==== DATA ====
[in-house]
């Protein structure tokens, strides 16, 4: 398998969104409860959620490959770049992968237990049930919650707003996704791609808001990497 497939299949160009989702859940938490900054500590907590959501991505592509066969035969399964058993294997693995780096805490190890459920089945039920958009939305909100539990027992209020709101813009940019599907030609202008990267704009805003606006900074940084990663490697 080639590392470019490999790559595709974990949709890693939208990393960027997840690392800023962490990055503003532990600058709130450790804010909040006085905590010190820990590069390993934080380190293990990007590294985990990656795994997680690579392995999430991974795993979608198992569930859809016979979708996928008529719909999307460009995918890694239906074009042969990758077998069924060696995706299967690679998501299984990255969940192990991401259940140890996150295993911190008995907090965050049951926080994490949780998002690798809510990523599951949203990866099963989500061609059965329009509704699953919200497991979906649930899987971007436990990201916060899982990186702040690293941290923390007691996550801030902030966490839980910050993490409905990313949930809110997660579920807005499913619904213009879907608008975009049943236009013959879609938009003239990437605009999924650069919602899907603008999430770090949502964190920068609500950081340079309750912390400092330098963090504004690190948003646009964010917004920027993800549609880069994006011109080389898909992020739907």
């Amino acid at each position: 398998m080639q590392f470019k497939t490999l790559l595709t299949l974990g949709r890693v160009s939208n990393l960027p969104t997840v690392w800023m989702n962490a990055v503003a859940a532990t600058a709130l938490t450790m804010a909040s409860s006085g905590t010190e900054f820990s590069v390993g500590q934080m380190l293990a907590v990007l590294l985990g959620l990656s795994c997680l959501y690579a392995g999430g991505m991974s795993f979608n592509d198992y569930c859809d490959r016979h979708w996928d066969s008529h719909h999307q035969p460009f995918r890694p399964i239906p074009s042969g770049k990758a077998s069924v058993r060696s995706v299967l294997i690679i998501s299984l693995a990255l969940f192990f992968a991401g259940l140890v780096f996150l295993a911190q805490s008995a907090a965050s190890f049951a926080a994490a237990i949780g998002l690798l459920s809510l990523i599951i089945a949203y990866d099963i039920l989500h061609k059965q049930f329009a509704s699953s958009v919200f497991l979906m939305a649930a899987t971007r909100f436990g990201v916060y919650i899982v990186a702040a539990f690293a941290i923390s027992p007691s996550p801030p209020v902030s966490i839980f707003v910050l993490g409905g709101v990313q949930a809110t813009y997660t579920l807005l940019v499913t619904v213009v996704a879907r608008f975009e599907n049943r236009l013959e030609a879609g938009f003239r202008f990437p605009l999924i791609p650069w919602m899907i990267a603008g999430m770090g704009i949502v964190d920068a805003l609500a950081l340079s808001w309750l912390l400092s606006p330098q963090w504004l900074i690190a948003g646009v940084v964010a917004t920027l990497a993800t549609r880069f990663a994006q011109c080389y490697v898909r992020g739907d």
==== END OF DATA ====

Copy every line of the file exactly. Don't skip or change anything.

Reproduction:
[in-house]
């Protein structure tokens, strides 16, 4: 398998969104409860959620490959770049992968237990049930919650707003996704791609808001990497 497939299949160009989702859940938490900054500590907590959501991505592509066969035969399964058993294997693995780096805490190890459920089945039920958009939305909100539990027992209020709101813009940019599907030609202008990267704009805003606006900074940084990663490697 080639590392470019490999790559595709974990949709890693939208990393960027997840690392800023962490990055503003532990600058709130450790804010909040006085905590010190820990590069390993934080380190293990990007590294985990990656795994997680690579392995999430991974795993979608198992569930859809016979979708996928008529719909999307460009995918890694239906074009042969990758077998069924060696995706299967690679998501299984990255969940192990991401259940140890996150295993911190008995907090965050049951926080994490949780998002690798809510990523599951949203990866099963989500061609059965329009509704699953919200497991979906649930899987971007436990990201916060899982990186702040690293941290923390007691996550801030902030966490839980910050993490409905990313949930809110997660579920807005499913619904213009879907608008975009049943236009013959879609938009003239990437605009999924650069919602899907603008999430770090949502964190920068609500950081340079309750912390400092330098963090504004690190948003646009964010917004920027993800549609880069994006011109080389898909992020739907």
């Amino acid at each position: 398998m080639q590392f470019k497939t490999l790559l595709t299949l974990g949709r890693v160009s939208n990393l960027p969104t997840v690392w800023m989702n962490a990055v503003a859940a532990t600058a709130l938490t450790m804010a909040s409860s006085g905590t010190e900054f820990s590069v390993g500590q934080m380190l293990a907590v990007l590294l985990g959620l990656s795994c997680l959501y690579a392995g999430g991505m991974s795993f979608n592509d198992y569930c859809d490959r016979h979708w996928d066969s008529h719909h999307q035969p460009f995918r890694p399964i239906p074009s042969g770049k990758a077998s069924v058993r060696s995706v299967l294997i690679i998501s299984l693995a990255l969940f192990f992968a991401g259940l140890v780096f996150l295993a911190q805490s008995a907090a965050s190890f049951a926080a994490a237990i949780g998002l690798l459920s809510l990523i599951i089945a949203y990866d099963i039920l989500h061609k059965q049930f329009a509704s699953s958009v919200f497991l979906m939305a649930a899987t971007r909100f436990g990201v916060y919650i899982v990186a702040a539990f690293a941290i923390s027992p007691s996550p801030p209020v902030s966490i839980f707003v910050l993490g409905g709101v990313q949930a809110t813009y997660t579920l807005l940019v499913t619904v213009v996704a879907r608008f975009e599907n049943r236009l013959e030609a879609g938009f003239r202008f990437p605009l999924i791609p650069w919602m899907i990267a603008g999430m770090g704009i949502v964190d920068a805003l609500a950081l340079s808001w309750l912390l400092s606006p330098q963090w504004l900074i690190a948003g646009v940084v964010a917004t920027l990497a993800t549609r880069f990663a994006q011109c080389y490697v898909r992020g739907d």